The Jakob Factory in Vietnam is a new manufacturing facility that aims to create a model for sustainable manufacturing architecture in tropical climates. In fact, the building is covered with a biophilic design in the shape of an exterior porous skin. It is the brainchild of G8A Architecture & Urban Planning and rollimarchini architekten from Bern.
The factory will house specialist steel rope producer Jakob Rope Systems, a manufacturing organization specializing in custom steel mesh. As for the partnership between the designers and the client, it was built on the client’s pillar value of sustainability, both environmental and social, in all phases of the design process.
In detail, the outer layer of the factory consists of tiers of plants that will thrive in this region. Due to the walls of planters, the resulting porous walls create a partial barrier with plenty of natural ventilation. This will create a healthy space for workers and also lower indoor temperatures through evaporation. Further, the plants bind dust particles and purify the air. They act as a sort of natural air conditioning system.
The 30,000-square-meter site, or a space of about 323,000 square feet, is located in the center of an industrial park 31 miles north of Ho Chi Minh City. The past ten years have seen the doubling of industrial parks converting agricultural land in this region. Additionally, this means regulations on environmental impact have yet to catch up with the speed of economic growth here. Many industrial zones in Vietnam have dealt with high levels of pollution and unsustainable construction, particularly because they are converting porous land into slab foundations for buildings.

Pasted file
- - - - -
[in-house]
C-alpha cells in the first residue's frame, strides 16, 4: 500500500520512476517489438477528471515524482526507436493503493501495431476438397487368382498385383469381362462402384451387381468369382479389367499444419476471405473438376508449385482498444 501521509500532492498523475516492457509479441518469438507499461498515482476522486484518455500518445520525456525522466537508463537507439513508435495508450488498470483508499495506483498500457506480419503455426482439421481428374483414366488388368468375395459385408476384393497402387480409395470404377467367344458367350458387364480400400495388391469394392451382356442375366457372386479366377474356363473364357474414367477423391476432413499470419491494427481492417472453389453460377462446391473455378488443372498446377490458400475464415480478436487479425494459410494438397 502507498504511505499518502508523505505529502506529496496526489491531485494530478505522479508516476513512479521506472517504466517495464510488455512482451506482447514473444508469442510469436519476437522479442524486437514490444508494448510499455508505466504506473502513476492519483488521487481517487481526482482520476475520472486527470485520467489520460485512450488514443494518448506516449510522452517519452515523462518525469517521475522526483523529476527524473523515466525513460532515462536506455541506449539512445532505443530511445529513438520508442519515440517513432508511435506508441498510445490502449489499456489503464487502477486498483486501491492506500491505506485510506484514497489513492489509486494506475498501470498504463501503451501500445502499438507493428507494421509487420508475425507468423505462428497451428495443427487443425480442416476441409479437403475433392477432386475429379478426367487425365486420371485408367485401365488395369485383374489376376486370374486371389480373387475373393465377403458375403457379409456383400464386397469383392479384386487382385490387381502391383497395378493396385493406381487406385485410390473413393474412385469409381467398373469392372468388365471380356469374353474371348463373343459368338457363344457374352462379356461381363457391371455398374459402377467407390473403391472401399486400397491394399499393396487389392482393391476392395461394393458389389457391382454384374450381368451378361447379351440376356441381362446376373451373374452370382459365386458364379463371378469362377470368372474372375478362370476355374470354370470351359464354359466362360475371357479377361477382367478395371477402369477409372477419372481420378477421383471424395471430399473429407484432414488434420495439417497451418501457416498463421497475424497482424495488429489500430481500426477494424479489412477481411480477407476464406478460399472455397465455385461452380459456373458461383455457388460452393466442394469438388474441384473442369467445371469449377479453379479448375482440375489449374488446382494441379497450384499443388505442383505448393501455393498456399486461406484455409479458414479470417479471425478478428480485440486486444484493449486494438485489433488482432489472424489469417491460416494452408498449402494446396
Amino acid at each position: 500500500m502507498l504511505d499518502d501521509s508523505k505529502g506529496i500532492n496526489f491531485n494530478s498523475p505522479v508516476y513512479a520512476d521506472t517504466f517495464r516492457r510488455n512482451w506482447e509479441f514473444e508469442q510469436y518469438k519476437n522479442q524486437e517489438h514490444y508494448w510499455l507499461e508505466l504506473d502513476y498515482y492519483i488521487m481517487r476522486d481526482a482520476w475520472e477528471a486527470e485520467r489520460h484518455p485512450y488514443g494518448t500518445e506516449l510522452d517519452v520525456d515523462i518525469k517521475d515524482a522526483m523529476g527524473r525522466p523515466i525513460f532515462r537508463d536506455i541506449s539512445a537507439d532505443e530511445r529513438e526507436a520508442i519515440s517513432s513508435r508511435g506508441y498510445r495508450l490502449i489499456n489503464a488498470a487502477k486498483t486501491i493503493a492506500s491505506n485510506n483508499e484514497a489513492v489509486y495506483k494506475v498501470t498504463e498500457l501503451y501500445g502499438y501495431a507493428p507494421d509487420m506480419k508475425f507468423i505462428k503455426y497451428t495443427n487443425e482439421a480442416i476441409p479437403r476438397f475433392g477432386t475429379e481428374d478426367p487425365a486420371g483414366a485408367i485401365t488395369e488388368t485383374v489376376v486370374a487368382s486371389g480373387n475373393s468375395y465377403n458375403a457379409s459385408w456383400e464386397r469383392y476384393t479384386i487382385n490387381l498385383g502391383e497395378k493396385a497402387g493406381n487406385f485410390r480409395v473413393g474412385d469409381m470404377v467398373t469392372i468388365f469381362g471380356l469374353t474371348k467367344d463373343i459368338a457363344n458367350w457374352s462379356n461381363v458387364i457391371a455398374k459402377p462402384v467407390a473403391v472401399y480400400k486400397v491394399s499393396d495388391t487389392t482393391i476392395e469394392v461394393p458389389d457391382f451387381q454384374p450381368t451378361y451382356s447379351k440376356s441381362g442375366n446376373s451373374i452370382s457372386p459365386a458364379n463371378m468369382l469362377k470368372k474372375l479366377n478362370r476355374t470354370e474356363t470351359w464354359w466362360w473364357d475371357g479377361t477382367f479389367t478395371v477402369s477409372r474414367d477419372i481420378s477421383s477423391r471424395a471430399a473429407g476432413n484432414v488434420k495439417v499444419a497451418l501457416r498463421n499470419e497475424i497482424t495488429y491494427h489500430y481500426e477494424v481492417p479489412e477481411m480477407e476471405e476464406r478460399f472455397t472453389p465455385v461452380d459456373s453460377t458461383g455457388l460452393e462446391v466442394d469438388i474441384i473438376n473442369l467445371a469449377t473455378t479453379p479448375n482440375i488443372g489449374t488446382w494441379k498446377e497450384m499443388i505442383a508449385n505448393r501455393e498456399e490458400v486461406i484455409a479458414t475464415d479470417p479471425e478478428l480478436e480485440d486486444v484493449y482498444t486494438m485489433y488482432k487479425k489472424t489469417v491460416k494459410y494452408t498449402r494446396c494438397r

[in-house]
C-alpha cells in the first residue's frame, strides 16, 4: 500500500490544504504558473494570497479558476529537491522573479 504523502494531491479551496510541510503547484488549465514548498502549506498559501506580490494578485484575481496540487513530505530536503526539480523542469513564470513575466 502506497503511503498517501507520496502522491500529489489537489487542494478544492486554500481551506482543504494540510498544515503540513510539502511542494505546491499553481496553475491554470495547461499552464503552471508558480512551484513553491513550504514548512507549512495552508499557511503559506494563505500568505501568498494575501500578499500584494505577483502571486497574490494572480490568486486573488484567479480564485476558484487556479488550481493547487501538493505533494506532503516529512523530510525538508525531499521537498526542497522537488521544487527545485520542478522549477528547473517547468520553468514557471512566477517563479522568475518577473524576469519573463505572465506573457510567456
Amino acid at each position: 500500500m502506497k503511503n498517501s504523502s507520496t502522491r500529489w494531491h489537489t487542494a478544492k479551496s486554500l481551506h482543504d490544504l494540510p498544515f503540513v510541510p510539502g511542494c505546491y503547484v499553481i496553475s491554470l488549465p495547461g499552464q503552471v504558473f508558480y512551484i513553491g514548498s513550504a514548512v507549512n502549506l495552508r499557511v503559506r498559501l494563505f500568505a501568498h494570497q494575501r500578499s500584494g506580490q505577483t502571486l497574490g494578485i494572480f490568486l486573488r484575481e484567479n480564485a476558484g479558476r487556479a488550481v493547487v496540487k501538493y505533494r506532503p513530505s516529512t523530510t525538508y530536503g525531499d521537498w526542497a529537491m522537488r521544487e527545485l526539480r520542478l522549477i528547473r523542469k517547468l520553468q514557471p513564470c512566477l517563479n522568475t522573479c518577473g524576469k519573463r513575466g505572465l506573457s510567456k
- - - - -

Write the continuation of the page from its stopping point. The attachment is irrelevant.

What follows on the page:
The Jakob Factory proposal was a unique opportunity for rollimarchini and G8A to present an alternative by creating a passive design that saves more land. The building creates a vertical stacking design for factories by stacking usable zones on superimposed slabs.
The resulting structure makes use of a two-layer rope network that stretches from the ground to the roof to suspend a “skin” of living plants. Geotextile planters also filter rain and sun. Meanwhile, the interior walls are modular to create a workable space no matter the use.
This is the first instance of a modern building in Vietnam that makes use of completely natural ventilation.
Images via Hiroyuki Oki and Severin Jakob